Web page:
Another day, another 6,500 job cuts at Citigroup’s investment bank. (For reference, that’s pretty much exactly the total number of employees that Salomon Brothers had in the early 1990s. Now, it’s just 10% of the investment-banking workforce at Citi.) But for all that the cuts will be big, it’s worth pointing out that they’re still tactical rather than strategic.
Underperforming divisions are being pared; outperforming divisions like "Citigroup’s lucrative transactions-services arm" (no, I’m not entirely clear what that is either) will be spared. This is all pretty standard stuff for any investment bank: if revenues are falling, and you want to keep your payroll down to about 50% of revenues, then you’re going to have to fire quite a lot of people.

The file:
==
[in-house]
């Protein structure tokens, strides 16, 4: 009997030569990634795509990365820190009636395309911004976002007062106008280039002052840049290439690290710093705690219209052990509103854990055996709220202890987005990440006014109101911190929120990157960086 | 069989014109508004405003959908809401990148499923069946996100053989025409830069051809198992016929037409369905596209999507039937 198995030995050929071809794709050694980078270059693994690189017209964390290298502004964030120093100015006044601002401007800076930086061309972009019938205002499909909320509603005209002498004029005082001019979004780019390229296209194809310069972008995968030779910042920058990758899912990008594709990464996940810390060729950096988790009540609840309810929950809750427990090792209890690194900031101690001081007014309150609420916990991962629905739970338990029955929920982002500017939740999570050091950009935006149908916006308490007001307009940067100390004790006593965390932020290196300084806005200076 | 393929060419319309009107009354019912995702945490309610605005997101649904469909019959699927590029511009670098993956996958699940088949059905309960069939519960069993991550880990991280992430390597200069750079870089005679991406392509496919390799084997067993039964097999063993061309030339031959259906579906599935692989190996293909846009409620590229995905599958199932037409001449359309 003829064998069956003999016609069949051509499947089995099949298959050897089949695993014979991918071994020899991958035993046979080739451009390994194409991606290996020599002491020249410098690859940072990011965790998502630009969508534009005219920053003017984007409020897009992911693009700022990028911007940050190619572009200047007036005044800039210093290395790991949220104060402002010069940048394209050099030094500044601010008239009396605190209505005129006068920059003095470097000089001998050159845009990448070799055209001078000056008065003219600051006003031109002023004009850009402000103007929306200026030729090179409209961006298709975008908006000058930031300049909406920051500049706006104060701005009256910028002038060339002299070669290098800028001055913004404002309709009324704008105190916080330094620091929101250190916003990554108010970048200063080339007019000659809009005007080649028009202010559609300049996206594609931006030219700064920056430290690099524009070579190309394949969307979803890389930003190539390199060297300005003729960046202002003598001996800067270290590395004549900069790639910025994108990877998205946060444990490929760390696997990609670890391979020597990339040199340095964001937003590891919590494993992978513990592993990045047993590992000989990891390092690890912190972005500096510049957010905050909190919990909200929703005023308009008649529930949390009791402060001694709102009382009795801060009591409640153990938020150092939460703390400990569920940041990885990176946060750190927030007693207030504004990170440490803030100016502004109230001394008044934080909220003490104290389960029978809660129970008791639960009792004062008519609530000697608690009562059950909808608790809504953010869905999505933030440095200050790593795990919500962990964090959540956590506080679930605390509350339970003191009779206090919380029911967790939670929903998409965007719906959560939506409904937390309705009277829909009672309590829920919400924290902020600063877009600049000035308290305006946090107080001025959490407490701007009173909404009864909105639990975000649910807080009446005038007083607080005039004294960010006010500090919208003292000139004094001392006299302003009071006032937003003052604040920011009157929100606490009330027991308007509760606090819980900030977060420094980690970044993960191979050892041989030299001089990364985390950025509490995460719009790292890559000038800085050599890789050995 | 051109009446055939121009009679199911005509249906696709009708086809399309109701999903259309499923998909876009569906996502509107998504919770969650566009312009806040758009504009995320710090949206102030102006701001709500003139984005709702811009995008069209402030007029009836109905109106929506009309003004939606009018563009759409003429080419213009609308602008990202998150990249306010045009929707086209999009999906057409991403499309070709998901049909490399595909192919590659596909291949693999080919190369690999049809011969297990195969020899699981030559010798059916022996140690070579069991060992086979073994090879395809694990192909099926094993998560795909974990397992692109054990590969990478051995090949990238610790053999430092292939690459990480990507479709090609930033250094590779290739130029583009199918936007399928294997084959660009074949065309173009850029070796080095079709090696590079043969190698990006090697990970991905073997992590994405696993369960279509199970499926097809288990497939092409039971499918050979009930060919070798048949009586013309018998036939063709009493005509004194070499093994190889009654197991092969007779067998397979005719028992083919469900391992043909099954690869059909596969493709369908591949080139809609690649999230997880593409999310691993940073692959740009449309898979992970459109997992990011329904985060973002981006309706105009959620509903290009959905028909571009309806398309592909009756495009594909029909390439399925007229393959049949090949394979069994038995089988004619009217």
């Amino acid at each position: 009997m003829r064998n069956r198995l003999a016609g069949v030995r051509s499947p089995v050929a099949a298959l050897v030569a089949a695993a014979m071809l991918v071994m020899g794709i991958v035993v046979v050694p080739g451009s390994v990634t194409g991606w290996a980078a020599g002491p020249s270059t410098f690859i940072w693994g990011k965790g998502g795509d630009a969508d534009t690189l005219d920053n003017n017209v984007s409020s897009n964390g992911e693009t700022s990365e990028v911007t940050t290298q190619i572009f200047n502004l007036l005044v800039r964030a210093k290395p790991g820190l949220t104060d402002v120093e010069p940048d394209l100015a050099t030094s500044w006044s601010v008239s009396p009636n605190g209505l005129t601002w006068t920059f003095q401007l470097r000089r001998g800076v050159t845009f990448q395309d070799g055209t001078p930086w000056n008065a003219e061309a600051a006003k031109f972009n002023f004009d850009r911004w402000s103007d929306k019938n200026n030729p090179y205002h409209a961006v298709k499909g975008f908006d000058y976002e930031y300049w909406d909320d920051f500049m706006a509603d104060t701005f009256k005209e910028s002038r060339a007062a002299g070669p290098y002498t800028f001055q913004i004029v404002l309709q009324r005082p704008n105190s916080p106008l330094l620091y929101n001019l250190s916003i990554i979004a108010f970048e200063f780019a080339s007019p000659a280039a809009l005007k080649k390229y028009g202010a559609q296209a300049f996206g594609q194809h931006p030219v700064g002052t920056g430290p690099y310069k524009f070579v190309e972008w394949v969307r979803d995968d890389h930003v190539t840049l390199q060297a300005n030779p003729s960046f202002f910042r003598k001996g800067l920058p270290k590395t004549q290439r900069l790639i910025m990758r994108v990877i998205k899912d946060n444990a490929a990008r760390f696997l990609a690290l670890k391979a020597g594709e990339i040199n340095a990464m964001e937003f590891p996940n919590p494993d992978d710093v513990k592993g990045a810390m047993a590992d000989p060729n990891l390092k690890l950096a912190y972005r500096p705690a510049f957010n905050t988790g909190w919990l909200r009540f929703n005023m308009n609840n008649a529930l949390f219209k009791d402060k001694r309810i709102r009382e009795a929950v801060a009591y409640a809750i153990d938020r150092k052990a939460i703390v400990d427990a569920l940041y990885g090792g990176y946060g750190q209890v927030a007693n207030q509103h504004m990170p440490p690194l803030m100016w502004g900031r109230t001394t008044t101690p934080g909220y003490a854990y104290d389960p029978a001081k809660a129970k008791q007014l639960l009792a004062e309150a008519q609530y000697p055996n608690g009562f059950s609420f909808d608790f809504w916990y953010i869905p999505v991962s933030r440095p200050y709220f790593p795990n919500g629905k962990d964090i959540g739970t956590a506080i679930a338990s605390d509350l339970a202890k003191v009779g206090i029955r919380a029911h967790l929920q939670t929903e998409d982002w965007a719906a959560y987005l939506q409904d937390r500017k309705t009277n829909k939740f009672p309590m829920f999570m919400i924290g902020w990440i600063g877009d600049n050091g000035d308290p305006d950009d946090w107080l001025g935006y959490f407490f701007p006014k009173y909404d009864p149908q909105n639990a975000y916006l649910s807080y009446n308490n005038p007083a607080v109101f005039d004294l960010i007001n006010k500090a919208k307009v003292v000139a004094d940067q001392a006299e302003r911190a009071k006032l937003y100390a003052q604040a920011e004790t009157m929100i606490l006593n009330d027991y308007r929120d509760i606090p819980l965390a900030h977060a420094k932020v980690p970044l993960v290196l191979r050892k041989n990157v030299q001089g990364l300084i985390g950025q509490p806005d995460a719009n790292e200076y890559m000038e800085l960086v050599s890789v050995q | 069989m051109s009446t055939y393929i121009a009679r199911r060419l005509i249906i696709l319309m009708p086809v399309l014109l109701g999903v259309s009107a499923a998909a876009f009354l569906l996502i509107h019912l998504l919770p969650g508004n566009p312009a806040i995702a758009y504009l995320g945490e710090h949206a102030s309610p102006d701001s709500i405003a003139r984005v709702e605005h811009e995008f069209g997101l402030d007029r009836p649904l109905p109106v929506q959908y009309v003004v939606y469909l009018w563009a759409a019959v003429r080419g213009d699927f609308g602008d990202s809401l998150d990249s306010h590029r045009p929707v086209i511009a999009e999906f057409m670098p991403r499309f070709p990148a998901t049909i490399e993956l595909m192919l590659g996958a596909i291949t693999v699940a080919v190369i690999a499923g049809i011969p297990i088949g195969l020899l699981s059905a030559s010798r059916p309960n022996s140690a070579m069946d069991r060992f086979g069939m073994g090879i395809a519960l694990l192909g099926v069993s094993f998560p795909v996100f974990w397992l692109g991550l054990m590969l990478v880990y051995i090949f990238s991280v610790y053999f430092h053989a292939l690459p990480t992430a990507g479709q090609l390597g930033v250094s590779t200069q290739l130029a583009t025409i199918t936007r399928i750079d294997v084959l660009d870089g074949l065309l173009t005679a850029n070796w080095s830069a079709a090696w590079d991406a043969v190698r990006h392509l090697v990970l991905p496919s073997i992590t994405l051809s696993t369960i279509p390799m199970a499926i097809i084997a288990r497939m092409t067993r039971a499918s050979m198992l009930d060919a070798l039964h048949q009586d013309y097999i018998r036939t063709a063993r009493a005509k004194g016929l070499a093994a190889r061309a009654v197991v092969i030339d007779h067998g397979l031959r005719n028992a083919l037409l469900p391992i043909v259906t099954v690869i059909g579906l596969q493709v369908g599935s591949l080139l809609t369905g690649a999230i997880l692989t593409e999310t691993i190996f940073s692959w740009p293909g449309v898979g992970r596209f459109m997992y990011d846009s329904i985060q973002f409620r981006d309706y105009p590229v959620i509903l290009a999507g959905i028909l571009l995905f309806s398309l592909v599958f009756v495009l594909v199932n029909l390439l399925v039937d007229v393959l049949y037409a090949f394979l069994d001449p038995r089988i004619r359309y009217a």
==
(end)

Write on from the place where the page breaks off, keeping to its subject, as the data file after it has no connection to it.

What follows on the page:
What we’re not seeing here is any indication of how Citi’s investment bank fits into Vikram Pandit’s vision for Citigroup as a whole. Are some parts more strategically important than others? Is Citi making any long-term bets on the future of the banking industry or even on its own future direction? Is the evolution of Citigroup going to be driven from the top down, by senior executives, or is it rather going to be driven from the bottom up, by dint of whichever groups happen to be making a lot of money at the time?
At the moment, clearly, it’s the latter. And hopes for any sign of the former are rapidly evaporating. Cost cutting isn’t a strategy, it’s a tactic. I wonder whether Pandit really understands that.